By Rajmund Dabrowski … A story from our own church courtyard can offer a lesson to ponder.

Many of us remember the pre-Internet era when classifieds were prominent in printed church magazines. They offered fascinating reading. What follows was sent to such monthly magazine I was involved with in the seventies. Emi wrote:

I am ugly, fat, badly built, and an unattractive 30-year-old widow with three children. I am an Adventist, too. I am wondering if women like myself can still have a chance in life. Believe me, I am not interested in receiving letters that only include good advice. Authors of such should not bother. What I am looking for is acceptance, not a slimming diet. Neither am I looking for a guidebook for those who have been knocked about in life. Write to me. EMI.

Whew! Emi revealed much about herself in those few lines. She also painted a picture of her fellow churchgoers. She was looking for love. She was seeking acceptance. She was very candid with us, her readers, about her very low self-esteem. How many of us would admit that we look . . . ugly? And say it so publicly?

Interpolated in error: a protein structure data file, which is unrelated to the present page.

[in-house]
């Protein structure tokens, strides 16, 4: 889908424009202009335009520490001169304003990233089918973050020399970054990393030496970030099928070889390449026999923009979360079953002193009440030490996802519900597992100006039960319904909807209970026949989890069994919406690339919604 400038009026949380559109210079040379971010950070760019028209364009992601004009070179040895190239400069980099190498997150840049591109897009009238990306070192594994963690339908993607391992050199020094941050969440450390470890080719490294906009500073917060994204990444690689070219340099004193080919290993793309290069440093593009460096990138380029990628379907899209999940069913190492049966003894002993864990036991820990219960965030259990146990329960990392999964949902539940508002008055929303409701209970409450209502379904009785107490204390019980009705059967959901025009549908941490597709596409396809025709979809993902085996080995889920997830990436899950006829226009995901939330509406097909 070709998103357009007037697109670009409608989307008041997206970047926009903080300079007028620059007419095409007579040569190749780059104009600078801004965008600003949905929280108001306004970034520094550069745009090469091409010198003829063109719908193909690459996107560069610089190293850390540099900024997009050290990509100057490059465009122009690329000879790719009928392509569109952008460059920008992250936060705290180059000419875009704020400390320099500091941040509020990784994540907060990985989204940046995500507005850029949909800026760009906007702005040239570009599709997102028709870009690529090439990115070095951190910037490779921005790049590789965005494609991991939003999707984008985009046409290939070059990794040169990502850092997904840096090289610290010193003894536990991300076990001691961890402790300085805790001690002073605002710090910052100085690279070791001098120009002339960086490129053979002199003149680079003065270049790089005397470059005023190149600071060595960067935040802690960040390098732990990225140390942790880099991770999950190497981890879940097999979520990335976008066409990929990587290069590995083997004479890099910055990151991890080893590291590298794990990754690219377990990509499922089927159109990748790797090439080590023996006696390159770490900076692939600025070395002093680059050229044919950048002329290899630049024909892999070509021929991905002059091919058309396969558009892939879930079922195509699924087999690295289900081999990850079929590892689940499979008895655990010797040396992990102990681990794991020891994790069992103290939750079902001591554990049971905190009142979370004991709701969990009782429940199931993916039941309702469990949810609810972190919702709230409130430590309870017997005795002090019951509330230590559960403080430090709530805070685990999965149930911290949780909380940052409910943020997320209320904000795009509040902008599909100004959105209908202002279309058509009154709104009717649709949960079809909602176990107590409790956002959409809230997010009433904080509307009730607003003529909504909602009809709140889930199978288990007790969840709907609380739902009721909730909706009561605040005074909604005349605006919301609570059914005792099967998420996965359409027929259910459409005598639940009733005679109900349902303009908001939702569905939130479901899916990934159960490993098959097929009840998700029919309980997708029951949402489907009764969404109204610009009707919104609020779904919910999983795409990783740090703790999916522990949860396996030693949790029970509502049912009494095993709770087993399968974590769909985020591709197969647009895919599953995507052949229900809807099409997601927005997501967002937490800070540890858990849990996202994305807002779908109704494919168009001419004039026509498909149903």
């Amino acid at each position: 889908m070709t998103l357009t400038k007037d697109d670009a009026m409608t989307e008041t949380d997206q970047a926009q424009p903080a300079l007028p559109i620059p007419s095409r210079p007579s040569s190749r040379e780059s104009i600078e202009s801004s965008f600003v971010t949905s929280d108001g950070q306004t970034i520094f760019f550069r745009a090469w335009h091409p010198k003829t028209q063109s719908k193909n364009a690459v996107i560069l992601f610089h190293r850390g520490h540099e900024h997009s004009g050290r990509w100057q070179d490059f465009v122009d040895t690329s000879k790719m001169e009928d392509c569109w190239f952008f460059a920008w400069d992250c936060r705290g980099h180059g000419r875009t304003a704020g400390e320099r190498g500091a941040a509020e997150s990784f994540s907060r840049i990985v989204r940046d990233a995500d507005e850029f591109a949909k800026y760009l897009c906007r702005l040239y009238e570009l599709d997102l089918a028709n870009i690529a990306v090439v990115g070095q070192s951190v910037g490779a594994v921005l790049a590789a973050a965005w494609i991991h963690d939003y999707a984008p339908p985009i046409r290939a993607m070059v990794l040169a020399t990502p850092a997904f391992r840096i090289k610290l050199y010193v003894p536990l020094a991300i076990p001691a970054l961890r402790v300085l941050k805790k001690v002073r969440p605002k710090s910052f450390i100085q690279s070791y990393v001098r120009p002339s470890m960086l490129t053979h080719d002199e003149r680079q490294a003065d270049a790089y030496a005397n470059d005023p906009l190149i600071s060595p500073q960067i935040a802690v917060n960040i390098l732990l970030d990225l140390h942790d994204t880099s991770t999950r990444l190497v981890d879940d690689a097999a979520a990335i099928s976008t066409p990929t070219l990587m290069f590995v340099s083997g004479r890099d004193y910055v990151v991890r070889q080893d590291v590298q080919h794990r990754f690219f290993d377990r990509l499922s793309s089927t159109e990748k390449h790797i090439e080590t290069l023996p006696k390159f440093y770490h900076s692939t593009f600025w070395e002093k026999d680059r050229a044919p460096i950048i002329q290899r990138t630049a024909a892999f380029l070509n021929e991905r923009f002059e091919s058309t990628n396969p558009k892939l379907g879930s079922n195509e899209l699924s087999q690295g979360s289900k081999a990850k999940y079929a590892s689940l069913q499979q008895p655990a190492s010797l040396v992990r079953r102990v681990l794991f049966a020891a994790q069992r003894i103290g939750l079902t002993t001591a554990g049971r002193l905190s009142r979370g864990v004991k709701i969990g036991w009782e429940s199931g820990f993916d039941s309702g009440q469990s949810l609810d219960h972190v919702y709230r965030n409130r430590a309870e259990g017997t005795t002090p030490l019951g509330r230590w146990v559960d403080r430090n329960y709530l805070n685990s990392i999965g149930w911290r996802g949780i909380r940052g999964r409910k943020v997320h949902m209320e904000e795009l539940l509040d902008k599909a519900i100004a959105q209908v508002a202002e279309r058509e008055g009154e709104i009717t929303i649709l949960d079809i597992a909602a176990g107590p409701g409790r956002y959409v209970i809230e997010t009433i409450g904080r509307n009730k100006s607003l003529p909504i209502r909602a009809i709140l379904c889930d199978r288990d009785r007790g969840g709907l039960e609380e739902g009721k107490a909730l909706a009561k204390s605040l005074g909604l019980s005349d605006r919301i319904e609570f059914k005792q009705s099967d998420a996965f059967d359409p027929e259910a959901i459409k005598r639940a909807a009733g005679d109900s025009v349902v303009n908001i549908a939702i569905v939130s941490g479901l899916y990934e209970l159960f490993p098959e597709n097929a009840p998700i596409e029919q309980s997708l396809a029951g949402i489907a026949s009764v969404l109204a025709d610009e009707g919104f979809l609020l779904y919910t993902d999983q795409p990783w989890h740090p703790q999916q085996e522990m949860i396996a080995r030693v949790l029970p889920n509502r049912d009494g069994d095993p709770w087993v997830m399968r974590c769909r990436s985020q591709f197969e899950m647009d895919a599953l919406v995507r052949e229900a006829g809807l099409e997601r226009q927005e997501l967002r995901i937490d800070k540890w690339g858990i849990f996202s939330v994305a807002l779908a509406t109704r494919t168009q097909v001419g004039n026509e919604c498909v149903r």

Of course, Emi was looking for a husband and a father for her young kids.

But where the problem lies is her statement that she is an Adventist Christian and a member of a faith community. She belongs, we believe, to a caring, accepting group of people! However, she sees it as frozen. Her experience puts the words and deeds of this group at odds with each other.

I am sure her fellow church goers offered to pray for her and even made what they considered as helpful suggestions. She needed more than that. She was looking for something deeper. She was seeking acceptance.

Emi was looking for answers. In her own church. In her own community. Could she find a solution? Will she meet you or me, who can give her a hug of acceptance, saying: This is what I believe, and this is how I believe.

The meaning of all this is: Let’s talk and put a strut to our beliefs.

Will the sermon of your life and mine help Emi find a place in life?

There may be an Emi looking for love in your world, in mine. Let’s begin with giving her a hug.

Rajmund Dabrowski is RMC communication director. Email him at: [email protected]